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Childbirth and Posttraumatic Stress Disorder

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childbirth and living with posttraumatic stress disorder or PTSD Comstock/Thinkstock

Posttraumatic stress, a trauma-induced condition that causes flashbacks, anxiety, and depression, is commonly associated with military, veterans, and crime victims.

But an increasing number of women are experiencing symptoms of PTSD as a result of childbirth experiences.

As many as one in three women may experience some trauma during or related to childbirth, and thousands develop birth-related PTSD each year.

New mothers experiencing PTSD may have more difficulty caring for their children and may be more hesitant to seek help out of fear of being labeled bad mothers.


Childbirth can be a frightening and painful experience even in the best of circumstances, but some factors increase the likelihood that a woman will develop PTSD. Common risk factors include:

• An excessively difficult birth

• A stillborn or unhealthy baby

• Feeling out of control during the birth process

• Excessive obstetrical interventions

• Physical problems, particularly bowel and bladder problems, resulting from birth

• A history of anxiety or depression

• Feeling unprepared for childbirth or parenthood

• An uncomfortable or frightening birth location


PTSD caused by childbirth manifests similarly to PTSD caused by other trauma, and may result in flashbacks, anxiety attacks, nightmares, hypervigilance, and a strong startle reflex.

People with PTSD may find that certain situations, smells, or sights retrigger their traumatic memories.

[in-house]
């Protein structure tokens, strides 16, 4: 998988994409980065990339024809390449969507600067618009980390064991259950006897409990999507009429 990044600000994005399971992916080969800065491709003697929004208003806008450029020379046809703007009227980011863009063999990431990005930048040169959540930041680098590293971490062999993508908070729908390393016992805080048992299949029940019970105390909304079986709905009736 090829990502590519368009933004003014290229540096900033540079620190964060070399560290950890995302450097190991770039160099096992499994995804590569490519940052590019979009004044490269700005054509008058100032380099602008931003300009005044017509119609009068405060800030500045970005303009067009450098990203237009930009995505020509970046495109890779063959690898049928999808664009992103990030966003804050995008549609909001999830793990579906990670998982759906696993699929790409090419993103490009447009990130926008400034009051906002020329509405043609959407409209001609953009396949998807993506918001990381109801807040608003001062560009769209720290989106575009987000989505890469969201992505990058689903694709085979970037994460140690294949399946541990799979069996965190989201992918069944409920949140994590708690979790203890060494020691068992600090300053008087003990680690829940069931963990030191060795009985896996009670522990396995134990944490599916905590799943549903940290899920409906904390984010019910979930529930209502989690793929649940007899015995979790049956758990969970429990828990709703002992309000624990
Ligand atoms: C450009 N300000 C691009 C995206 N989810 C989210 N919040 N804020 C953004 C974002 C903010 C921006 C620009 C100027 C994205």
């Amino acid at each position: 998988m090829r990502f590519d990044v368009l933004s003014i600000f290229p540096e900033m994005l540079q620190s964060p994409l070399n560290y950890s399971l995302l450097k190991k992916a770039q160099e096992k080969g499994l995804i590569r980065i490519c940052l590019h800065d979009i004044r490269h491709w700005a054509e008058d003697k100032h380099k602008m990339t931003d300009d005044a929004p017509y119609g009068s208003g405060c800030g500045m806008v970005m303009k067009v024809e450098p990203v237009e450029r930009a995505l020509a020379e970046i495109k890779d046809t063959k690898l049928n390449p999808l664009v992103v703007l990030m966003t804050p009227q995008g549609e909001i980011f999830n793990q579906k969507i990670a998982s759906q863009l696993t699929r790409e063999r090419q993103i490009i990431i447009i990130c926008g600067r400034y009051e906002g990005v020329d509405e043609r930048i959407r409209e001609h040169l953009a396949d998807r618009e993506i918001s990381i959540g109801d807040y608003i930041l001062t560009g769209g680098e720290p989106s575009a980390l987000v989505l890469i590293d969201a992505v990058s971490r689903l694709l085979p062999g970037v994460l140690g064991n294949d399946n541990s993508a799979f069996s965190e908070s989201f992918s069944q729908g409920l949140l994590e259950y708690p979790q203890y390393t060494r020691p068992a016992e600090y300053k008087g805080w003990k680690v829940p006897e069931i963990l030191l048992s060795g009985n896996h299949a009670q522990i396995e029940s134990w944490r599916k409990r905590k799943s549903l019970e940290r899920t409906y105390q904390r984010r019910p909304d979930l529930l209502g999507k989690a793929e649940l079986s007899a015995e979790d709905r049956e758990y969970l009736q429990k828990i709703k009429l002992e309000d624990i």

Additionally, mothers who experienced trauma during childbirth are at increased risk of postpartum depression and may feel guilt about their parenting skills.


While some birth-related traumas — such as stillbirth and some medical complications — cannot always be anticipated or prevented, most trauma is preventable.

A 2004 study published in Nursing Research found four factors that greatly increased a woman’s risk of birth-related trauma regardless of other risk factors.

By working to minimize these factors, doctors, nurses, and caregivers can greatly reduce the incidence of birth trauma:

GoodTherapy.org is a leading mental health directory that promotes healthy, empowering, non-pathological psychotherapy practices. Visit GoodTherapy.org to find a therapist that can help you with a variety of issues including women's issues, fertility issues, relationships & marriage, sexuality, eating issues, parenting and much more.

Add a Comment1 Comments


Very good write up and good to see this getting some press. There has been anecdotal evidence for years but good to see some real study going into this.

Marielaina Perrone DDS
Henderson Dental Implants

October 15, 2012 - 8:44am
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